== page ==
New York’s attorney general on Saturday moved to form a grand jury to investigate the death of Daniel Prude, a Black man who died earlier this year after Rochester police placed a hood over his head and held him down.
"The Prude family and the Rochester community have been through great pain and anguish," Attorney General Letitia James said in a statement about Prude’s death, which has sparked nightly protests and calls for reform. She said the grand jury would be part of an "exhaustive investigation."
Prude’s death after his brother called for help for his erratic behavior in March has roiled New York’s third-largest city since video of the encounter was made public earlier this week, with protesters demanding more accountability for how it happened and legislation to change how authorities respond to mental health emergencies.
"This is just the beginning," Ashley Gantt, a protest organizer, said by email after James’ announcement. "We will not be stopped in our quest for truth and justice."
Get Tri-state area news and weather forecasts to your inbox. Sign up for NBC New York newsletters.
Hundreds of protesters gathered Saturday for a fourth night on the street where Prude, naked and handcuffed, was held face-down as snow fell. Policy body camera video shows officers covering Prude's head with a "spit hood," designed to protect police from bodily fluids, then pressing his face into the pavement for two minutes.
Daniel Prude Death Coverage
Prude died a week later after he was taken off life support.
The Monroe County medical examiner listed the manner of death as homicide caused by “complications of asphyxia in the setting of physical restraint.” Excited delirium and acute intoxication by phencyclidine, or PCP, were contributing factors, the report said.
A police internal affairs investigation cleared the officers involved of any wrongdoing, concluding in April that their "actions and conduct displayed when dealing with Prude appear to be appropriate and consistent with their training.”
James' office opened its investigation the same month. Under New York law, deaths of unarmed people in police custody are often turned over to the attorney general’s office, rather than handled by local officials.
Police union officials have said the officers were strictly following department training and protocols.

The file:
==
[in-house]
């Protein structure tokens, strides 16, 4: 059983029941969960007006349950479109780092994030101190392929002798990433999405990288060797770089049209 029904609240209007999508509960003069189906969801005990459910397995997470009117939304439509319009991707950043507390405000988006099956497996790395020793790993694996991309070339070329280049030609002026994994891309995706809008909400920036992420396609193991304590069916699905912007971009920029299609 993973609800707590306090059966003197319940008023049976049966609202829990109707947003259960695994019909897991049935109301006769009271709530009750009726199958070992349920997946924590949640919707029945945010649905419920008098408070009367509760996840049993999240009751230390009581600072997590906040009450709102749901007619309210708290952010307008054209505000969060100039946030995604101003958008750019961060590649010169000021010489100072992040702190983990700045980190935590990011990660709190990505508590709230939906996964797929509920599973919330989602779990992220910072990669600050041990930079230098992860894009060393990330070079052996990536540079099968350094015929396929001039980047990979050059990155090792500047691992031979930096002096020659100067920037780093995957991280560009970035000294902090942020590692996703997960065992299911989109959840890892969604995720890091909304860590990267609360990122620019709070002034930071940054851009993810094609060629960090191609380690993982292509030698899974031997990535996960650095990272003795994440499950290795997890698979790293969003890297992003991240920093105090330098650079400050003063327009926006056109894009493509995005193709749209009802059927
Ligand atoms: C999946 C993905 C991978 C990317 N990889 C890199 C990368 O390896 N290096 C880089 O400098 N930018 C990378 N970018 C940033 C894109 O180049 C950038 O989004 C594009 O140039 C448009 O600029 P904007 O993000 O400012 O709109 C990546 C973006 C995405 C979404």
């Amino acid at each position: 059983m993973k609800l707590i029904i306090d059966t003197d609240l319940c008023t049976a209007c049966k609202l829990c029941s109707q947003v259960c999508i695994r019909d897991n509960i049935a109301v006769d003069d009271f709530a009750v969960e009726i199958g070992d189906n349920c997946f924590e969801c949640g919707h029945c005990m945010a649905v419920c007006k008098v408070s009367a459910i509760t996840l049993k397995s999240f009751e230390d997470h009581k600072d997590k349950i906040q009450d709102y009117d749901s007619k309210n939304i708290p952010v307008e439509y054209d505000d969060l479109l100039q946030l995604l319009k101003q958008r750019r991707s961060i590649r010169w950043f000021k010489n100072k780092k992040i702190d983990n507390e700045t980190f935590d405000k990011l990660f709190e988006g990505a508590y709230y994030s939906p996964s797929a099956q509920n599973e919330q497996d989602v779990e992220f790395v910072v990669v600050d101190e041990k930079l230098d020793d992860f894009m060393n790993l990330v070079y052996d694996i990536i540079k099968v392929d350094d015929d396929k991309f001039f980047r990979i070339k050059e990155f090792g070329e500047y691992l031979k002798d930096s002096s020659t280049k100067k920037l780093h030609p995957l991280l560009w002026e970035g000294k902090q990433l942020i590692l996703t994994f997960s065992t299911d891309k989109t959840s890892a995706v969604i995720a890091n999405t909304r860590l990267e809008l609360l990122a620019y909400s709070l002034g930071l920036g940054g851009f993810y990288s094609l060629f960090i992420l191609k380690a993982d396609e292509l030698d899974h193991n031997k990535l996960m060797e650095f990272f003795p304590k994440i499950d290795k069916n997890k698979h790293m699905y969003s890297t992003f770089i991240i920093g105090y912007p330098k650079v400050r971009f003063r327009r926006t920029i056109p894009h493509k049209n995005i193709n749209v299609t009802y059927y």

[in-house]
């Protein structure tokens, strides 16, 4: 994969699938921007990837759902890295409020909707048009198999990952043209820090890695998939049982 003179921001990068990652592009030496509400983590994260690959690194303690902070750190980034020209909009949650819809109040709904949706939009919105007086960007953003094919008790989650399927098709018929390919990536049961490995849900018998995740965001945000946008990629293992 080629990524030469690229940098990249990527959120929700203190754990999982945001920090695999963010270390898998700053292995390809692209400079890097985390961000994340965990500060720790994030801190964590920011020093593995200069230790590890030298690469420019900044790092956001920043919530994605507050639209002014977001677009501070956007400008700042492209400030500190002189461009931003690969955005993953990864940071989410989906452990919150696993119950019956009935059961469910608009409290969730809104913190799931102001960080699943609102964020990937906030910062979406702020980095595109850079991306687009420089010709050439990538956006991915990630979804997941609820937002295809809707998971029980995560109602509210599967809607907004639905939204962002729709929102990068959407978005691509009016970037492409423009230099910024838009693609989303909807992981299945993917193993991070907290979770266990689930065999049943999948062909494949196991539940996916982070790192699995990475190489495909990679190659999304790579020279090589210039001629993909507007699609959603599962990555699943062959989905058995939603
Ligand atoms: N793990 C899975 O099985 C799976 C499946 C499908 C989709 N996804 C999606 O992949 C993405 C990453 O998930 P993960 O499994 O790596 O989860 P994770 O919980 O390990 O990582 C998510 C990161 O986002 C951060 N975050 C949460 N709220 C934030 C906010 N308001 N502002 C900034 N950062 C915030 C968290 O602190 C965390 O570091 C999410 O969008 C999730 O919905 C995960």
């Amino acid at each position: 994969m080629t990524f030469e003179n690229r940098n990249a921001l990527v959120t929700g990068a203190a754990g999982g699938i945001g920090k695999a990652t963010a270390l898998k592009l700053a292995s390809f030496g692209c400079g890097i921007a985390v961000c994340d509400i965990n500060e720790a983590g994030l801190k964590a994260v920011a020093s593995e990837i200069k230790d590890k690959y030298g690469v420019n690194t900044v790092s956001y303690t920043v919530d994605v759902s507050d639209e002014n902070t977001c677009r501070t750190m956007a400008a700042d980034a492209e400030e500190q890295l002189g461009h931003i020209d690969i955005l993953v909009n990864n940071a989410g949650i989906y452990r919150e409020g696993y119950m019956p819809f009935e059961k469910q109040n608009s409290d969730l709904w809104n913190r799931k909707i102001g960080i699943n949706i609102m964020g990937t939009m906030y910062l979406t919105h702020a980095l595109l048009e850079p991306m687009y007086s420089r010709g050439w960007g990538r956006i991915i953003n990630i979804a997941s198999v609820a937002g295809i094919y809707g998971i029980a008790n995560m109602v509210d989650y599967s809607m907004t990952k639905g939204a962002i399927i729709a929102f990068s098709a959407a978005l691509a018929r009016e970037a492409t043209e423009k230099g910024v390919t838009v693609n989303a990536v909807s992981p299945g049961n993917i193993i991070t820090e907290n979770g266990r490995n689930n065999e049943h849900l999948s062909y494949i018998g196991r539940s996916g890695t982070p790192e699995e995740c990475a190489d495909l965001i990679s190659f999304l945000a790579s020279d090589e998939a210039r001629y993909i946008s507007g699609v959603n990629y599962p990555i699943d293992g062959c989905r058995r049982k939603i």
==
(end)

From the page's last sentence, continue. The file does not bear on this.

Gov. Andrew Cuomo earlier this week called on James to expedite the probe.
“Today, I applaud Attorney General Tish James for taking swift, decisive action in empaneling a grand jury,” Cuomo said in a statement Saturday. “Justice delayed is justice denied and the people of New York deserve the truth.”
Mayor Lovely Warren, who is under pressure to resign over how long it took for Prude's death to become public, thanked James for taking the action in what she called “a trying time in Rochester.”
Protesters on Saturday continued to criticize Warren and Police Chief La’Ron Singletary, walking and bicycling from the site of Prude's detention to City Hall, where they again called for them to step down.
Also Saturday, the attorney for several people struck by a car as they protested Prude’s death in New York City said police have opened a criminal investigation now that victims have come forward to file a police report. Sanford Rubenstein said two of those struck Thursday when the Ford Taurus drove through the crowd in Times Square have been interviewed by police and three others will meet with investigators next week.
The group wants the driver charged with reckless endangerment and assault with a deadly weapon.
Advocates say Prude’s death and the actions of the seven now-suspended Rochester police officers demonstrate how police are ill-equipped to deal with people suffering mental problems.
Activists have marched nightly in the city of 210,000 on Lake Ontario since the police body camera footage of the encounter with Prude was released by his family Wednesday.
Friday night’s protest resulted in 11 arrests, police said. As they had the night before, officers doused activists at police headquarters with a chemical spray and fired what appeared to be pepper balls to drive them from barricades around the building.